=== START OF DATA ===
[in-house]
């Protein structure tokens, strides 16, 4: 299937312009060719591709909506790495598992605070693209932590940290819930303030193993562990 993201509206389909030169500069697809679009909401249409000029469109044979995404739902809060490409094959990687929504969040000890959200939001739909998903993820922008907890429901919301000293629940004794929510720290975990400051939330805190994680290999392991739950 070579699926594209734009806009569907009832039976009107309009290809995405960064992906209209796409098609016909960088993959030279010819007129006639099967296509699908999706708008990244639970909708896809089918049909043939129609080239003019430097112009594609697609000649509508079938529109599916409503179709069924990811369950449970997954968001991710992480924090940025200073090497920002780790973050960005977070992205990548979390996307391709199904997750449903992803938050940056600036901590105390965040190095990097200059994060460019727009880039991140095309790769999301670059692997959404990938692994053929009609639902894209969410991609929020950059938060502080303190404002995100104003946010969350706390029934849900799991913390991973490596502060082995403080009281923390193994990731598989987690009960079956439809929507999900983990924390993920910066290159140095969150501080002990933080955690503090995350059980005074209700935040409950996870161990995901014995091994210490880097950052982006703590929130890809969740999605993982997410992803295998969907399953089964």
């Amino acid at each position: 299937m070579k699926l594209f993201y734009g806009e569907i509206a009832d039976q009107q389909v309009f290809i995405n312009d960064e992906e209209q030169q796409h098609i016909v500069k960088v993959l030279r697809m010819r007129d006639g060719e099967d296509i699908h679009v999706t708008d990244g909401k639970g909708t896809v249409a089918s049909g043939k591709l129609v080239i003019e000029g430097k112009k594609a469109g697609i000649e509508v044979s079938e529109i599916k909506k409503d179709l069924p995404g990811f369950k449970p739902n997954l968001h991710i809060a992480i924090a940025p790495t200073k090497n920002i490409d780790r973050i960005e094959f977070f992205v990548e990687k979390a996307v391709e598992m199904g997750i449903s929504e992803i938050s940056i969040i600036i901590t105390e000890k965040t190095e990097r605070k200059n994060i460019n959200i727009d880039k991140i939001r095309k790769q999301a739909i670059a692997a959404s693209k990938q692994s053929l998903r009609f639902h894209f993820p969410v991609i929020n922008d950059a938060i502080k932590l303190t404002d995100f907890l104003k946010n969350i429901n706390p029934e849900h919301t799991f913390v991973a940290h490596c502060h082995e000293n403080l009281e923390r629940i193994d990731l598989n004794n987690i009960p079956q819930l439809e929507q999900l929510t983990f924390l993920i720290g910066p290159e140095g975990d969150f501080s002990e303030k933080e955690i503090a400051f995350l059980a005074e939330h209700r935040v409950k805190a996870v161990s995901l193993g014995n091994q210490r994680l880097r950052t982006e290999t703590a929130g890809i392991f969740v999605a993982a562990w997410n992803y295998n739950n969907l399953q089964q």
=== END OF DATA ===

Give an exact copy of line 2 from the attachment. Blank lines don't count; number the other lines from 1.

């Protein structure tokens, strides 16, 4: 299937312009060719591709909506790495598992605070693209932590940290819930303030193993562990 993201509206389909030169500069697809679009909401249409000029469109044979995404739902809060490409094959990687929504969040000890959200939001739909998903993820922008907890429901919301000293629940004794929510720290975990400051939330805190994680290999392991739950 070579699926594209734009806009569907009832039976009107309009290809995405960064992906209209796409098609016909960088993959030279010819007129006639099967296509699908999706708008990244639970909708896809089918049909043939129609080239003019430097112009594609697609000649509508079938529109599916409503179709069924990811369950449970997954968001991710992480924090940025200073090497920002780790973050960005977070992205990548979390996307391709199904997750449903992803938050940056600036901590105390965040190095990097200059994060460019727009880039991140095309790769999301670059692997959404990938692994053929009609639902894209969410991609929020950059938060502080303190404002995100104003946010969350706390029934849900799991913390991973490596502060082995403080009281923390193994990731598989987690009960079956439809929507999900983990924390993920910066290159140095969150501080002990933080955690503090995350059980005074209700935040409950996870161990995901014995091994210490880097950052982006703590929130890809969740999605993982997410992803295998969907399953089964």